Psychological Time

So, the Summer Solstice for 2020 is now in the past. It’s all downhill from here!

As the Solstice approached last night I was thinking back to the Vernal Equinox which had happened this year on March 20th, exactly three months before. That was at the end of Study Week in the Spring Semester but the students did not return the following week and we switched to remote teaching. I find it astonishing to think that was just three months ago. It seems like ancient history. Not only that but several major events took place during that period that I find it hard place in chronological order without looking at written records (including this blog).

I am not an expert on such matters but it seems to me that the isolation, disruption of social interaction, and the loss of familiar routines imposed by work are among the things responsible distorting perception of the passage of time. I have tried to impose a regular pattern on my day during this time but only with limited success. I suspect it’s not only me who has felt like this over the past weeks and months!

It’s not just the disruption to routine of course. There was also a genuine fear of becoming infected. My last in-person lecture was on 12th March, the Thursday before Study Week. From time to time I wondered if I would ever see those students again. I also made arrangements to write a will. For a time it looked likely that intensive care facilities in Ireland might be overwhelmed so I felt it important to make contingencies of that sort. Fortunately they weren’t needed. As far as I know the Coronavirus hasn’t reached me. I certainly haven’t had any symptoms, though I haven’t actually been tested.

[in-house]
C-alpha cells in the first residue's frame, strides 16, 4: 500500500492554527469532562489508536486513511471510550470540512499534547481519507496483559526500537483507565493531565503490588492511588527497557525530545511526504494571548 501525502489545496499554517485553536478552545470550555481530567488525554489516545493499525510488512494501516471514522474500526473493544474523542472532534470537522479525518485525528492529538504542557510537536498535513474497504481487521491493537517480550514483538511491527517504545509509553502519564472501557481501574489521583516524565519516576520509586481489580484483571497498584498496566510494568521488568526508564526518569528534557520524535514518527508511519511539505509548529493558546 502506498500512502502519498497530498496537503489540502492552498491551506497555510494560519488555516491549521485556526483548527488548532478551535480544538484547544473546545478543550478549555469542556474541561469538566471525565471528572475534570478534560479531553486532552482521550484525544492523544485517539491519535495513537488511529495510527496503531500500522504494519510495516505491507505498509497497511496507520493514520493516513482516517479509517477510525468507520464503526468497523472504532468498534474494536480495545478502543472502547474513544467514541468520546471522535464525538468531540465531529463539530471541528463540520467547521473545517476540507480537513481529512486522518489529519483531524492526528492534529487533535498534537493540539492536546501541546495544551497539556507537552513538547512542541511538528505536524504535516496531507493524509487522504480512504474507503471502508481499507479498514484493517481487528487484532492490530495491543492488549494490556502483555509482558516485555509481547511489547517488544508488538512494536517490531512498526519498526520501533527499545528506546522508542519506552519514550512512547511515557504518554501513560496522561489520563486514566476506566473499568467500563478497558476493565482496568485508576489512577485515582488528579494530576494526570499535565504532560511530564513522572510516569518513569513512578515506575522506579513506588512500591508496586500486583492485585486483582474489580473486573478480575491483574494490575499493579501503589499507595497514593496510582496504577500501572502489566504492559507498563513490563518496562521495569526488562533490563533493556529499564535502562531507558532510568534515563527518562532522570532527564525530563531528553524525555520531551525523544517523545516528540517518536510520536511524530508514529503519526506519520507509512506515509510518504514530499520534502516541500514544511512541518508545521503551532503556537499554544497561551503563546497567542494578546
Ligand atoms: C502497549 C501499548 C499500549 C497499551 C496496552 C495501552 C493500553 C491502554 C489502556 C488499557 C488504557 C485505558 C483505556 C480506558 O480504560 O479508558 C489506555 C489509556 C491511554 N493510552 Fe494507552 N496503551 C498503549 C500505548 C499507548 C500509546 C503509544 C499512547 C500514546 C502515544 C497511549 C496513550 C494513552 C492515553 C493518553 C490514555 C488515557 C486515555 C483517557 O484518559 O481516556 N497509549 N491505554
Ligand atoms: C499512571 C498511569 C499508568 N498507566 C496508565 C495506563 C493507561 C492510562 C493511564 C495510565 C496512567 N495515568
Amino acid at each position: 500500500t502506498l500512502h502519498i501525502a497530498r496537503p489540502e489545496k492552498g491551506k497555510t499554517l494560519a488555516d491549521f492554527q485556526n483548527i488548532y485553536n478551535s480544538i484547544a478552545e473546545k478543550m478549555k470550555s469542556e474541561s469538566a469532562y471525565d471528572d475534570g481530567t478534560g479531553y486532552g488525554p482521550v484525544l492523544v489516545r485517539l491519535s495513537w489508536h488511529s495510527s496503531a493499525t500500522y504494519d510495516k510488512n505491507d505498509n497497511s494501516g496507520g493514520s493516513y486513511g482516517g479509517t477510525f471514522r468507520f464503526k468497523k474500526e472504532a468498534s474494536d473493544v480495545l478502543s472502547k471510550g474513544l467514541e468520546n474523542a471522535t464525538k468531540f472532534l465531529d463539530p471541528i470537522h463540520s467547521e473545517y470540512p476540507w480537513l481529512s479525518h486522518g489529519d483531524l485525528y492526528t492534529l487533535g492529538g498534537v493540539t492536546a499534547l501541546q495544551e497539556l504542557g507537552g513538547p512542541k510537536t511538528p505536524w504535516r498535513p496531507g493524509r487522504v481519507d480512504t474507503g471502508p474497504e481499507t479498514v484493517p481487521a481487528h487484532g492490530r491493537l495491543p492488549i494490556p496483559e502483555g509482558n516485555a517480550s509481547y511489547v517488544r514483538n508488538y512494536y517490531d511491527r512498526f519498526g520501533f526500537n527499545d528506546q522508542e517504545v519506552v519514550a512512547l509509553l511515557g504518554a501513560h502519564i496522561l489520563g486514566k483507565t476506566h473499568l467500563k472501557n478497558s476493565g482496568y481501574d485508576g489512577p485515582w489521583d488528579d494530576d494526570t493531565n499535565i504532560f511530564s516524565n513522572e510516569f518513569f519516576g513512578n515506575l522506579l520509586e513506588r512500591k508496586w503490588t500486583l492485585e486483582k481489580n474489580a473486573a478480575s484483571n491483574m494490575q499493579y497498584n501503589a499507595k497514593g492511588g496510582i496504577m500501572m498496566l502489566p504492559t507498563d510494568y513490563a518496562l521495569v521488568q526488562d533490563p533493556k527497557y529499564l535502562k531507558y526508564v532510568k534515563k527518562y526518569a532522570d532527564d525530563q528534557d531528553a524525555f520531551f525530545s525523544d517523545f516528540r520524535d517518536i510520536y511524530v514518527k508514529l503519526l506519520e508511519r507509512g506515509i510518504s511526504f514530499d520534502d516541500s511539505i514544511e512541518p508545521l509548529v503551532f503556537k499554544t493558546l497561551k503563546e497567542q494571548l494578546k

Overall I found the lockdown very difficult at first but I think adjusted reasonably well despite (or perhaps because of?) having very peculiar dreams.

Now that the Covid-19 restrictions are gradually being wound down hopefully some measure of routine will resume and the sense of disorientation will fade. Time will tell.


6 Responses to “Psychological Time”

  1. Ditto, *downloaded the ‘Power of Attorney’ documents for the same reasons. Here in Oz, early restrictions have had untold benefits, but extreme caution is still the best policy everywhere.
    *But still haven’t filled them in lol

  2. I seem to be in a minority of one on this, but my life as a single academic hasn’t changed all that much during the lockdown. Apart from the remote teaching, which I quite enjoyed, my lockdown existence since March hasn’t been all that different to what I experience every summer….
    i.e. reading and writing research papers, caring for an elderly relative, reading and writing papers, going for long walks,
    reading and writing papers, tennis, reading and writing papers, going for a cycle etc…not v exciting I’ll admit but no big change there

    • telescoper Says:

      Well, as Head of Department, my workload went up enormously. Looking at the huge list of things to do before September I can see I’m not going to get any summer holidays either. Still, at least I’ve still got a job which is more than many people can say!

      • Yes, I noticed in our place that COVId had an enormous effect of year tutors, course leaders and HoDs…it seesm to have amplified one of the great inequalities of third level, those stuck with large amounts of admin and those with less

  3. P.S. Which reminds me, if you ever get to the end of all that admin, do have a glance at that email I sent and let me know if I’m misreading the Eds paper!

  4. […] posted before about the way the Covid-19 pandemic has played havoc with my perception of the passage of time and […]

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